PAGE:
Christmas shopping started early this year with the invention of “Black Friday” and will continue right up to the 6th of January, especially in Spain and other Latin countries where the epiphany is celebrated as seriously as Christmas day.
Meanwhile children are taken to the shopping centres during the week-ends to see Santa Claus and tell him what presents they would like to receive, while the parents take their photos sitting on his lap.
The stockings are up, the Christmas Tree has been decorated and the living room and the home have been converted into a Christmas wonderland. The shelves have been stacked with Christmas candies, the fridge is full of ham, chicken, turkey, goat’s meat and beef for the Christmas Day feast.
The Christmas greetings cards have been sent and some are received. This is truly a lovely period to be alive and in
good health as, gradually, the Christmas fever grips every one the nearer it gets to the day.
The cold weather is of course the ‘dot on the I’ for us here in the northern hemisphere. Yes, even in the warmer climate zones the dew can fall at night covering the ground, giving it the appearance that it has snowed. With a clear sky, the moonlight can be so sparkling and radiant that it can blanket the woods with beautiful shades and shadows.
In the northern parts snow itself is so much part of Christmas that we look forward to a ‘White Christmas’ every time; it is a splendid feeling when, at times, it snows on Christmas day while you sit back, carols playing, lights twinkling with the sweet appetizing aromas of chicken and turkey sizzling in the oven and the childrenenjoying their Christmas toys. Nothing can beat the gladness and euphoria of Christmas.
This of course is the description of the ideal Christmas, the fairy tale version of it. Unfortunately, Christmas has become so commercialised it has lost its true meaning; fairy lights, tinsel and extravagant presents have made us forget about those who do not have families to celebrate with because it is intended to be a precious spent time with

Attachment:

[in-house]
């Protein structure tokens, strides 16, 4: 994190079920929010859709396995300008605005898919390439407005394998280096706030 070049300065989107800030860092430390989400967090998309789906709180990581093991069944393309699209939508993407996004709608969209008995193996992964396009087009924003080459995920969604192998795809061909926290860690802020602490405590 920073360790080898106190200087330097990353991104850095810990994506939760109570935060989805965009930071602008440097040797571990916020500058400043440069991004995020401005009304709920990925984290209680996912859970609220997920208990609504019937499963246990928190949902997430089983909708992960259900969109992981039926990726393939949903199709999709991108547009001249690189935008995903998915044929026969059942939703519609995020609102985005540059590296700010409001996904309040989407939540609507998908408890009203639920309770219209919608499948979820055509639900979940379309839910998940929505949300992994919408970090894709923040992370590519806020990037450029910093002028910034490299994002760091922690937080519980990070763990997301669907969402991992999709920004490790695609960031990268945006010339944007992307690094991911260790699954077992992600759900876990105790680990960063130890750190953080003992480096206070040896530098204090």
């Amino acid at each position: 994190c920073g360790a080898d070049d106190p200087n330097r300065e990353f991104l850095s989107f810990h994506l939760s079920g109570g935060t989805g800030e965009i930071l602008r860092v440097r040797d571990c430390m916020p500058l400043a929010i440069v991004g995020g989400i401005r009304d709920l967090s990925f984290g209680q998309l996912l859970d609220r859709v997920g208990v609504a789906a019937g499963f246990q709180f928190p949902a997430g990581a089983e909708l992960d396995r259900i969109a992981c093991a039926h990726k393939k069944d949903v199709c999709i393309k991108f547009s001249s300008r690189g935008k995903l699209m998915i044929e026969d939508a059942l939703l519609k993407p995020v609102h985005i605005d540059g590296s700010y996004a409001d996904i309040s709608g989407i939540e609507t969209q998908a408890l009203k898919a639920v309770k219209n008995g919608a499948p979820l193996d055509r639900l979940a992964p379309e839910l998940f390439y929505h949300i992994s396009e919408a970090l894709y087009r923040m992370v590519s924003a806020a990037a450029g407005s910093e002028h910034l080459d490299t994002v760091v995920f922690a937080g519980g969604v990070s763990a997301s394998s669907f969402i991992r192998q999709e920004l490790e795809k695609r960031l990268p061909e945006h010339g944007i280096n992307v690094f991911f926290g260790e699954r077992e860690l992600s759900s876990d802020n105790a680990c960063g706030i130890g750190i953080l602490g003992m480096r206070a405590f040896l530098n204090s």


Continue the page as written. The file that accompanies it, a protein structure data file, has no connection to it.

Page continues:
family and those we love. Then there are those who are even less fortunate and cannot afford to buy their fairy tale Christmas.
All of the above mentioned would have been perfectly legitimate if they were done within the context of the true meaning of Christmas. Understandably it is important for people to enjoy the harmless Christmas fun and traditions. I think the children particularly should have their fun with Santa Claus. It is all part of the drama of growing up; I often think back and cherish those precious childhood moments.
Many of the traditions of Christmas seem to be more pagan than religious; the Christmas Tree, decking the hall and
banisters with garlands and buntings and Santa Claus, all serve a noble purpose ifonly we do not miss the true meaning of Christmas. As long as drunkenness, adultery, fornication, drugs, etc are kept out of it, it remains a healthy enjoyable family feast, the celebration of a family reunion as inspired by the birth of Jesus, the name of the occasion should say it all: Christ & Mass (Christmas).
While it is legitimate to enjoy Christmas fun within families, it does not serve a good spiritual purpose for people to
ignore the true meaning and origin of Christmas.It is the celebration of the birth of Christ, had Christ not been borne there would be no Christmas. It is the whole basis of Christianity. The 25th December, is the day that a child was born in the City of David who would give his life on the cross to make sure that everybody is redeemed from the curse of sin. The epicentre of Christmas is Christ, not Santa Claus.
Even when we maintain our traditions, let us not forget to tell our children the truth. that Santa is just a human creation invented by Coca Cola and that Jesus Christ is the real star of the show.
Whether you are a believer or not, history cannot be changed and if we keep reminding ourselves and our children of the history upon which Christianity and our ancestors have placed their beliefs, we might be able to maintain a better
world than we have at present and attach greater value to our lives.
Merry Christmas and a Happy New Year!